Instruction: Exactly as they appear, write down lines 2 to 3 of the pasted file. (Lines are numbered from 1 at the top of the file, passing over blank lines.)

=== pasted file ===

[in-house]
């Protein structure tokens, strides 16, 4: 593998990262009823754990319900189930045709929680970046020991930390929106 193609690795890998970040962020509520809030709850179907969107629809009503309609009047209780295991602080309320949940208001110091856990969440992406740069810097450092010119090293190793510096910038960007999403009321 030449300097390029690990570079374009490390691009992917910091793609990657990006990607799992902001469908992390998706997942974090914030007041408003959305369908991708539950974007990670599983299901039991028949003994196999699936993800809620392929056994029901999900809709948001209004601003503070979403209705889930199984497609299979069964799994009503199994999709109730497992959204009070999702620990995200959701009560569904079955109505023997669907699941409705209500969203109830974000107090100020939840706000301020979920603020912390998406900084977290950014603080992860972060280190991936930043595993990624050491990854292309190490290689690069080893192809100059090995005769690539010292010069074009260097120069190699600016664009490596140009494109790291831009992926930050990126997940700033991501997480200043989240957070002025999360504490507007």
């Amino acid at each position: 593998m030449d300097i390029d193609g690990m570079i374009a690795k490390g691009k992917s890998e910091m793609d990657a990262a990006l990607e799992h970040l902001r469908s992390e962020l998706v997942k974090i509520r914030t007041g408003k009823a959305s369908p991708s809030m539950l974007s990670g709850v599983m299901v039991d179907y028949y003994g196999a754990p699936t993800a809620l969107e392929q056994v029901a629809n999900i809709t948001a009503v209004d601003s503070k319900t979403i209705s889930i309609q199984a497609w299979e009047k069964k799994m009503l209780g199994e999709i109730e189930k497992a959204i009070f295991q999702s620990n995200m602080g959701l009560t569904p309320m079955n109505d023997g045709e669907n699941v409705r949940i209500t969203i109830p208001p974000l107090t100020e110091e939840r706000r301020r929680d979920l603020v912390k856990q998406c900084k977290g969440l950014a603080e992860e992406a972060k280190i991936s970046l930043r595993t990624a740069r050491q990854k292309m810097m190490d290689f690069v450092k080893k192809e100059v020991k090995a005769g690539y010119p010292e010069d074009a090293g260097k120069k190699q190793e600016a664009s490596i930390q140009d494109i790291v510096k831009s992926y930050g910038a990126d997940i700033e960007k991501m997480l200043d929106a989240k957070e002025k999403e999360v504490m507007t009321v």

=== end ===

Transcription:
């Protein structure tokens, strides 16, 4: 593998990262009823754990319900189930045709929680970046020991930390929106 193609690795890998970040962020509520809030709850179907969107629809009503309609009047209780295991602080309320949940208001110091856990969440992406740069810097450092010119090293190793510096910038960007999403009321 030449300097390029690990570079374009490390691009992917910091793609990657990006990607799992902001469908992390998706997942974090914030007041408003959305369908991708539950974007990670599983299901039991028949003994196999699936993800809620392929056994029901999900809709948001209004601003503070979403209705889930199984497609299979069964799994009503199994999709109730497992959204009070999702620990995200959701009560569904079955109505023997669907699941409705209500969203109830974000107090100020939840706000301020979920603020912390998406900084977290950014603080992860972060280190991936930043595993990624050491990854292309190490290689690069080893192809100059090995005769690539010292010069074009260097120069190699600016664009490596140009494109790291831009992926930050990126997940700033991501997480200043989240957070002025999360504490507007």
């Amino acid at each position: 593998m030449d300097i390029d193609g690990m570079i374009a690795k490390g691009k992917s890998e910091m793609d990657a990262a990006l990607e799992h970040l902001r469908s992390e962020l998706v997942k974090i509520r914030t007041g408003k009823a959305s369908p991708s809030m539950l974007s990670g709850v599983m299901v039991d179907y028949y003994g196999a754990p699936t993800a809620l969107e392929q056994v029901a629809n999900i809709t948001a009503v209004d601003s503070k319900t979403i209705s889930i309609q199984a497609w299979e009047k069964k799994m009503l209780g199994e999709i109730e189930k497992a959204i009070f295991q999702s620990n995200m602080g959701l009560t569904p309320m079955n109505d023997g045709e669907n699941v409705r949940i209500t969203i109830p208001p974000l107090t100020e110091e939840r706000r301020r929680d979920l603020v912390k856990q998406c900084k977290g969440l950014a603080e992860e992406a972060k280190i991936s970046l930043r595993t990624a740069r050491q990854k292309m810097m190490d290689f690069v450092k080893k192809e100059v020991k090995a005769g690539y010119p010292e010069d074009a090293g260097k120069k190699q190793e600016a664009s490596i930390q140009d494109i790291v510096k831009s992926y930050g910038a990126d997940i700033e960007k991501m997480l200043d929106a989240k957070e002025k999403e999360v504490m507007t009321v």